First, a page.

On Thursday morning, city and regional officials broke ground to start construction on the long-awaited 1-acre park in the southwest corner of town, near the border with Jersey City.
Currently, the land for the “Southwest Park” is a parking lot, but the new green space is expected to open by summer 2017. Along with providing a much-needed recreation area, the park is designed to retain 200,000 gallons of storm water runoff in a part of town afflicted by chronic flooding.
The park is located at Jackson Street and Paterson Avenue.
Mayor Dawn Zimmer has noted that the need for a park in that area was a major reason she first ran for City Council in 2007. The year before, she was a stay-at-home mother with two toddlers and no park to go to near her 4th Ward home.
“Every corner of our city deserves quality public spaces.” – Councilman Dave Mello
A contract to build the park was awarded to Flanagan Contracting Group Inc. of Hillsborough at a City Council meeting in late May.
“This park will not only provide much-needed green space for the southwest neighborhood, but it will also serve as a first-of-its-kind model in the state for integrating green infrastructure into parks to reduce flooding,” Zimmer said in a press release.
Zimmer said the park’s green infrastructure includes several features that will reduce runoff, such as rain gardens, tree pits, bioswales, and permeable pavement.
In response to community suggestions, the park’s plan will include a dog run, amphitheater, and playground as well as free WiFi and café tables.
“This is going to be a fantastic addition to southwest Hoboken,” she said at the groundbreaking. “I’m really proud to have been part of the groundswell of advocacy for park space and for something to alleviate the flooding.”
Green space, green savings
David Zimmer (not related to the mayor), the executive director of the state’s environmental infrastructure trust (EIT), said the trust and the Department of Environmental Protection (DEP) are providing the funding for the park, which will cost $5 million.
“A lot of those funds come in at zero percent, and some of those funds come in as principal forgiveness loans, which means they don’t have to be paid back by the townspeople. So by coming in and working with the EIT and the DEP, elected officials are saving the townspeople between $2 and 2.5 million in debt service repayments,” he said.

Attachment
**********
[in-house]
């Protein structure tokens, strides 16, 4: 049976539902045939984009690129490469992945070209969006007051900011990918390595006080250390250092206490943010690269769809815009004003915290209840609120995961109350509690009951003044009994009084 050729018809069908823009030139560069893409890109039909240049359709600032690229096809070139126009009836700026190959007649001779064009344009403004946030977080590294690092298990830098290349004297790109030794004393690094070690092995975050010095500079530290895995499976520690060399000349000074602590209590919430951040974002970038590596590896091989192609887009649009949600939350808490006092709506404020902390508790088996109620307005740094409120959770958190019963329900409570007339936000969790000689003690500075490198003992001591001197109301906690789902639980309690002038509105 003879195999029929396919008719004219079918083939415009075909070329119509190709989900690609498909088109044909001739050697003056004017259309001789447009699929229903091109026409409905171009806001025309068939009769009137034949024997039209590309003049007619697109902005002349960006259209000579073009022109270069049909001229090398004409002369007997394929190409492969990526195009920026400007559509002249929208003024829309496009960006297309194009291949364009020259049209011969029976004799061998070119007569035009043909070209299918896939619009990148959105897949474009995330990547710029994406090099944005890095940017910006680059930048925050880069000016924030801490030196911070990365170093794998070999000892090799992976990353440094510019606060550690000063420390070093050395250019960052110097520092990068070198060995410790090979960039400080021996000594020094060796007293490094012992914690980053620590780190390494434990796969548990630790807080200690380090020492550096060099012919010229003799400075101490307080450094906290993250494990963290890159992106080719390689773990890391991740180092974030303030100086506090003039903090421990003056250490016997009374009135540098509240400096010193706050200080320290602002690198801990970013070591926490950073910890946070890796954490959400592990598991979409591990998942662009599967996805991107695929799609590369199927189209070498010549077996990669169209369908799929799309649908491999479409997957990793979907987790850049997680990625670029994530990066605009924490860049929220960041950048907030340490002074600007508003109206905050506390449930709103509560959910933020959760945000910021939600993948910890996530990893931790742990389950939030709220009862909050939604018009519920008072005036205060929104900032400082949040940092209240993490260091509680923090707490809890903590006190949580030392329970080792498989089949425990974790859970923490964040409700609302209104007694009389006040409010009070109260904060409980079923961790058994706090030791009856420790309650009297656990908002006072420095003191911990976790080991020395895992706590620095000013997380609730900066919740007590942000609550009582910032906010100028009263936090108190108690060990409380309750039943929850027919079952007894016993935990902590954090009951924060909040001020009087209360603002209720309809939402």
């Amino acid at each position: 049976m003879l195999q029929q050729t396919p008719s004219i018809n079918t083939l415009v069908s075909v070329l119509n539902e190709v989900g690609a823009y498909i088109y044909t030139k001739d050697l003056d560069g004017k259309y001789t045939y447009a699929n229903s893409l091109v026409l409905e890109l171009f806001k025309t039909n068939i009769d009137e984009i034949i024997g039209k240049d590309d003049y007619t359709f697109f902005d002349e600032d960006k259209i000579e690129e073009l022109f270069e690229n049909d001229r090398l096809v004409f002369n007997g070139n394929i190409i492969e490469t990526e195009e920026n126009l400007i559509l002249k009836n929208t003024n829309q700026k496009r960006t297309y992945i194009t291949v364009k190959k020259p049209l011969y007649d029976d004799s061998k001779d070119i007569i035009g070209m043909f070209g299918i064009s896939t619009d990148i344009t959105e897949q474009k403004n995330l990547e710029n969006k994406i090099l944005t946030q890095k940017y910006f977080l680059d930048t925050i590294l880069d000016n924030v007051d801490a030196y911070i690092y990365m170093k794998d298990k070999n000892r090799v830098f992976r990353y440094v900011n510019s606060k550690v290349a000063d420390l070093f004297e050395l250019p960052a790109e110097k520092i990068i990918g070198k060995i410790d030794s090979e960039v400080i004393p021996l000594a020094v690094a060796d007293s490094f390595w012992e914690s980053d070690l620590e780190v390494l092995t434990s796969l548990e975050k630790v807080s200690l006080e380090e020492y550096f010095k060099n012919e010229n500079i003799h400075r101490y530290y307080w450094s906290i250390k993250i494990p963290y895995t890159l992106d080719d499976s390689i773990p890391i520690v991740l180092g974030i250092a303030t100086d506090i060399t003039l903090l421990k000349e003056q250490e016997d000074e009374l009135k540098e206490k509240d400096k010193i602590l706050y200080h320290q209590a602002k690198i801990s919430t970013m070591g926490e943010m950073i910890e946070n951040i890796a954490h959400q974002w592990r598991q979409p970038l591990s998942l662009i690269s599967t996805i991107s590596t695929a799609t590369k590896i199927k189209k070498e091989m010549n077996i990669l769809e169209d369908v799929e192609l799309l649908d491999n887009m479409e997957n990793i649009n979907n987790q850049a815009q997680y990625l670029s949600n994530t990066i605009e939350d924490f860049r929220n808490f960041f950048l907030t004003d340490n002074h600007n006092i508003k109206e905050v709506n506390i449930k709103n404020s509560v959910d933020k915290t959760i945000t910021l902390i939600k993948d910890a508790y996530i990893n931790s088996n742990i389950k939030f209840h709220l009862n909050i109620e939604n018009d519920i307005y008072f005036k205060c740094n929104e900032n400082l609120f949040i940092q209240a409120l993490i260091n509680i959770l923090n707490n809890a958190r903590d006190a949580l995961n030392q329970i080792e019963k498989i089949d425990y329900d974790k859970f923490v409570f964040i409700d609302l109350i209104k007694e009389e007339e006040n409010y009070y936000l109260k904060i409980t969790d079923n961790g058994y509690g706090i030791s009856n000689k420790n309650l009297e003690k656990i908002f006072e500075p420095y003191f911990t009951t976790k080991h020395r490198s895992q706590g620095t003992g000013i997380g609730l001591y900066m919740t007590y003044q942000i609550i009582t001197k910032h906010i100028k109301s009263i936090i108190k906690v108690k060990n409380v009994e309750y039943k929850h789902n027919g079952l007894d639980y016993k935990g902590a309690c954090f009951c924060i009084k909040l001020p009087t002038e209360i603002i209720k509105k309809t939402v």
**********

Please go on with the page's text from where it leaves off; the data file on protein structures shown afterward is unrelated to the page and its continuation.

He also praised the environmental functions of the new park.
“This design is all set up so that when a drop of rain falls, it flows,” he said. “First it hits the pavers, sinks into the ground, anything that’s left over gets channeled through bioswales into rain gardens and absorbed by plants. The technology isn’t new, but the way your mayor, city council and engineers designed it is really cutting edge. It is a model in an urban area of how to do things correctly.”
Many citizens got involved
Hoboken resident John Gregorio, one of many longtime citizen advocates for a park in that area, said he had encouraged Zimmer to approach the City Council in 2006, noting the potential for the Fourth Ward to grow as a residential community.
“We looked around and said, ‘This is going to be a great neighborhood,’” he said. “A lot of people thought it was insane because there wasn’t much back here other than factories and butcher shops.”
Gregorio said that 10 years ago, the idea of building a park was poorly received, although the 4th Ward, where the future park is located, was the only neighborhood in the town that did not have a major park.
Councilman Dave Mello, who was also one of Zimmer’s first supporters in advocating for a new park, shared his excitement about the park.
“This is the fulfilling of a promise to so many southwest Hoboken residents,” he said. “Our city should never have the mindset that parks and public spaces are things that simply can’t be created in a modern Hoboken.”
He added, “Every corner of our city deserves quality public spaces.”
Fourth Ward resident William Funk, a tax attorney, said he is looking forward to having a park in his neighborhood.
“We’ve been waiting such a long time for this,” Funk said. “It’s worth celebrating.”